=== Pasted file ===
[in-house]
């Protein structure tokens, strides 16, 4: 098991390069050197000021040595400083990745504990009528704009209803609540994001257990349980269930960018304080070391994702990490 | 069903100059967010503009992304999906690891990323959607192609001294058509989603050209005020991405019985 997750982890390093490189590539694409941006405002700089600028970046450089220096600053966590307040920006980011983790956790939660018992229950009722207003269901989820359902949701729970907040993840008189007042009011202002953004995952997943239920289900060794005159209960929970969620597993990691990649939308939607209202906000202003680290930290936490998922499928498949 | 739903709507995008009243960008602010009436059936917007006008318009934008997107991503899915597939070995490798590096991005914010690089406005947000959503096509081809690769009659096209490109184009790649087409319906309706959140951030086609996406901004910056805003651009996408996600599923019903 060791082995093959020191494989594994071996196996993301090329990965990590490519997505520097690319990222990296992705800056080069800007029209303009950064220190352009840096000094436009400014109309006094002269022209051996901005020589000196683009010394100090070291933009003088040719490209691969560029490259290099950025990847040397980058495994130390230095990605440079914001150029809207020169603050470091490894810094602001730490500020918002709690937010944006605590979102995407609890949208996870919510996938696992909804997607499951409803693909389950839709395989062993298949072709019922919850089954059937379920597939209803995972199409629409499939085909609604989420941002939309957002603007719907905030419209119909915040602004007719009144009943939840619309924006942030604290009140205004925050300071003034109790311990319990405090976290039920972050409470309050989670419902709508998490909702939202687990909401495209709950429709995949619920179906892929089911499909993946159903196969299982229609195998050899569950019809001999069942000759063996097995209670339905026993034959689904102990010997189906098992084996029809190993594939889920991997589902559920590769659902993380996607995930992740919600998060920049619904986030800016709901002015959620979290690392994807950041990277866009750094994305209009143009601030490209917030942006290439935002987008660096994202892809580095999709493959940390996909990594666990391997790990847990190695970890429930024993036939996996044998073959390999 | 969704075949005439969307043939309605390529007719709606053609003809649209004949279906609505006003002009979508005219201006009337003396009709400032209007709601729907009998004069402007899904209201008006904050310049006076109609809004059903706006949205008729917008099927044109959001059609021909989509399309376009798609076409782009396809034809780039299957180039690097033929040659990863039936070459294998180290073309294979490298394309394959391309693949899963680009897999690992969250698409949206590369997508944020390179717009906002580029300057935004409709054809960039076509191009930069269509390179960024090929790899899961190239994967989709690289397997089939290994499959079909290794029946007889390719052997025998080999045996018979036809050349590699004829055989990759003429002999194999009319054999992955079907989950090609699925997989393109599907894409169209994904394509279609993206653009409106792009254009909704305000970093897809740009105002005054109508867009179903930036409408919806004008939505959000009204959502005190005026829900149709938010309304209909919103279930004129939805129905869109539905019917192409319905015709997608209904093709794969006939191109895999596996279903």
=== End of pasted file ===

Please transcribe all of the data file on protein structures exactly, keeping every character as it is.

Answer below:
[in-house]
């Protein structure tokens, strides 16, 4: 098991390069050197000021040595400083990745504990009528704009209803609540994001257990349980269930960018304080070391994702990490 | 069903100059967010503009992304999906690891990323959607192609001294058509989603050209005020991405019985 997750982890390093490189590539694409941006405002700089600028970046450089220096600053966590307040920006980011983790956790939660018992229950009722207003269901989820359902949701729970907040993840008189007042009011202002953004995952997943239920289900060794005159209960929970969620597993990691990649939308939607209202906000202003680290930290936490998922499928498949 | 739903709507995008009243960008602010009436059936917007006008318009934008997107991503899915597939070995490798590096991005914010690089406005947000959503096509081809690769009659096209490109184009790649087409319906309706959140951030086609996406901004910056805003651009996408996600599923019903 060791082995093959020191494989594994071996196996993301090329990965990590490519997505520097690319990222990296992705800056080069800007029209303009950064220190352009840096000094436009400014109309006094002269022209051996901005020589000196683009010394100090070291933009003088040719490209691969560029490259290099950025990847040397980058495994130390230095990605440079914001150029809207020169603050470091490894810094602001730490500020918002709690937010944006605590979102995407609890949208996870919510996938696992909804997607499951409803693909389950839709395989062993298949072709019922919850089954059937379920597939209803995972199409629409499939085909609604989420941002939309957002603007719907905030419209119909915040602004007719009144009943939840619309924006942030604290009140205004925050300071003034109790311990319990405090976290039920972050409470309050989670419902709508998490909702939202687990909401495209709950429709995949619920179906892929089911499909993946159903196969299982229609195998050899569950019809001999069942000759063996097995209670339905026993034959689904102990010997189906098992084996029809190993594939889920991997589902559920590769659902993380996607995930992740919600998060920049619904986030800016709901002015959620979290690392994807950041990277866009750094994305209009143009601030490209917030942006290439935002987008660096994202892809580095999709493959940390996909990594666990391997790990847990190695970890429930024993036939996996044998073959390999 | 969704075949005439969307043939309605390529007719709606053609003809649209004949279906609505006003002009979508005219201006009337003396009709400032209007709601729907009998004069402007899904209201008006904050310049006076109609809004059903706006949205008729917008099927044109959001059609021909989509399309376009798609076409782009396809034809780039299957180039690097033929040659990863039936070459294998180290073309294979490298394309394959391309693949899963680009897999690992969250698409949206590369997508944020390179717009906002580029300057935004409709054809960039076509191009930069269509390179960024090929790899899961190239994967989709690289397997089939290994499959079909290794029946007889390719052997025998080999045996018979036809050349590699004829055989990759003429002999194999009319054999992955079907989950090609699925997989393109599907894409169209994904394509279609993206653009409106792009254009909704305000970093897809740009105002005054109508867009179903930036409408919806004008939505959000009204959502005190005026829900149709938010309304209909919103279930004129939805129905869109539905019917192409319905015709997608209904093709794969006939191109895999596996279903």